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It was now Tuesday August 7th and we were in Wilkesboro NC with just 4 days until Michael had to hop on Amtrak in downtown Chicago. It was now looking like Dad had open heart surgery looming in the next week or so as he had some afib and a faulty valve, and they were busy giving him tests to rule out possible complications. We had to find someone who could get and replace the transmission in a 1995 F250 in 2-3 days. We asked God to point us in the right direction, limped into a big truck body shop, got a recommendation for a transmission place in the next town that said they might be able to help, and landed in a VFW campsite nearby.

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After chatting with a friendly veteran, befriending the camp host’s 4 crazy dogs, and getting the camper set up, we took off to see if these folks could indeed help us. Matilda’s 20’ of red and white loveliness looked like the runt of the litter when parked among the rest of the trucks in Gear Jammer Transmission’s crowded lot. The mechanics came on out, crawled under Matilda and poked around, and made a few phone calls. After being assured they could get a new one and put it in in the next 48 hours, we hitched a ride back to our campground with the friendly owner.

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Before collapsing for the night, we took the transmission guy’s recommendation of a hole-in-the-wall BBQ place a short walk from our campsite, devoured a quiet and delicious meal together, and mused on the way in which we were getting my strongly desired “few nights to ourselves” before landing in Chicago. It was hard to fully relax with the worries about Dad and his pending surgery, which ended up suddenly scheduled for Friday the 10th, but it was still lovely to be on our own and puttering for a couple of nights. We got a purring Matilda back late on Thursday, and prepped for an early Friday morning start.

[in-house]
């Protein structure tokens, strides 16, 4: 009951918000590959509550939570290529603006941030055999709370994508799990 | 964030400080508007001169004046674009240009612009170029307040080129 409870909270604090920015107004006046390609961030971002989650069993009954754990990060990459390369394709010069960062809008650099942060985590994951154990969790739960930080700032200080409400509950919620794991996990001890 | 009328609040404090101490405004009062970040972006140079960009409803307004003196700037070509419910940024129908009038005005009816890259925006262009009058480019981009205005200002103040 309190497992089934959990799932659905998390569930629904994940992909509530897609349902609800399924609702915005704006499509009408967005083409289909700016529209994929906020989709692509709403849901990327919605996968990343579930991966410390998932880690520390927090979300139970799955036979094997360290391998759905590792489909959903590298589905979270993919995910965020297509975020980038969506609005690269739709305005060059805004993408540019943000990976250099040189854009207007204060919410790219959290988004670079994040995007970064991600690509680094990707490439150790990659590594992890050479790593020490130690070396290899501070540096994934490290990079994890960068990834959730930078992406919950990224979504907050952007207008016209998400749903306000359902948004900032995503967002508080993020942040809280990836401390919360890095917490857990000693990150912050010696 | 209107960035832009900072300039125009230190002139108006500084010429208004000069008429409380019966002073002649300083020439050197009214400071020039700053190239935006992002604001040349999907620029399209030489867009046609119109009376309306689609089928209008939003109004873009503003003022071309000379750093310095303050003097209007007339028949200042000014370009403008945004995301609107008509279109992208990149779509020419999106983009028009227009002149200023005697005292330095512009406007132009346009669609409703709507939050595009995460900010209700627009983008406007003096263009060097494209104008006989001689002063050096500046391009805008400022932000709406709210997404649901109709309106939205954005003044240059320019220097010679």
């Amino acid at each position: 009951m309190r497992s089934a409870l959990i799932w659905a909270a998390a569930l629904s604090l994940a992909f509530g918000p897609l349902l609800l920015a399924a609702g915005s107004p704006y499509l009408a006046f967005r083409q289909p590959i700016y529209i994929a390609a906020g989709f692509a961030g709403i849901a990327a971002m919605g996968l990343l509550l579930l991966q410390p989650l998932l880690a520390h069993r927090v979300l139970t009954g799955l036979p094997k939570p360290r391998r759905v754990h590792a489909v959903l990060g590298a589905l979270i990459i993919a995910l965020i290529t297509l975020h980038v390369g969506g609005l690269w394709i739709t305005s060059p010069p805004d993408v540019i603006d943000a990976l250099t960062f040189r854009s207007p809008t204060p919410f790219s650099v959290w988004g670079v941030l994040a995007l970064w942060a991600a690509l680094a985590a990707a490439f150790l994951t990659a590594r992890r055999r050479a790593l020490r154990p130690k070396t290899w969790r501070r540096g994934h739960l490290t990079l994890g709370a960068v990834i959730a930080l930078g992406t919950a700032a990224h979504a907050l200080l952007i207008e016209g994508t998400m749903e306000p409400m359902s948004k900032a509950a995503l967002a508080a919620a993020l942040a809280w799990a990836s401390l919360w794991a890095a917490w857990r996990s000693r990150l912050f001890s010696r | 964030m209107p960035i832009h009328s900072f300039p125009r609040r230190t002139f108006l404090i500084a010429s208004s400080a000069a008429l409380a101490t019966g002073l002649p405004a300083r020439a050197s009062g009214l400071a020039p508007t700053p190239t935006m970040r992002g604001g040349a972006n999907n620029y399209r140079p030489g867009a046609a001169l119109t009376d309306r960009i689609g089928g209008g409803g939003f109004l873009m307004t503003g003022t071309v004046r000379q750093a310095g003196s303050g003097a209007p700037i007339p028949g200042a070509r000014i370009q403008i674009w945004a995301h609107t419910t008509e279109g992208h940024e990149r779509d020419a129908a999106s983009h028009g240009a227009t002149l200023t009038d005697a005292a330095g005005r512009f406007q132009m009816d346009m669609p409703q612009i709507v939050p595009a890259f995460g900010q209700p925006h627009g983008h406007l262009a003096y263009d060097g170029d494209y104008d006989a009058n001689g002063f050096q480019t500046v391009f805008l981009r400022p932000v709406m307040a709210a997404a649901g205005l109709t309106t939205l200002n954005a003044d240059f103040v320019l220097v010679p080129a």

Dad’s Surgery

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Friday was our drive to Chicago day, and Dad’s surgery. I’d talked to him a couple times by phone, and knew he had no fears at all. We trusted that all was in God’s hands, and got on the road. He was scheduled for a valve replacement, a double bypass, and an ablation. He ended up with a quadruple bypass, a new valve to replace what they discovered was an abnormal 2-flap one, and a maze procedure. By the time we arrived in their driveway just before midnight, he was out of anesthesia and back in one piece in the ICU.

Michael and Harvard

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Saturday morning we took stock of the state of things at the house where my brother Stephen and his wife Rene and son Paul were caring for Mom, briefly visited Dad in the hospital, and then Michael packed up in time for me to take him to the train heading downtown, where he’d hop on Amtrak to go East. I must have messed up my Metra schedule while reading it on my phone in the truck the day before, because the train he was to catch only ran on weekdays, and at the last minute I had to hightail it into Chicago to drop him directly at the station. The prospect of Michael being gone for 5 weeks while I was helping with Mom and Dad and the household, while also parenting and homeschooling, loomed large, and I tried to get my head around how to handle it all as I drove back to the house.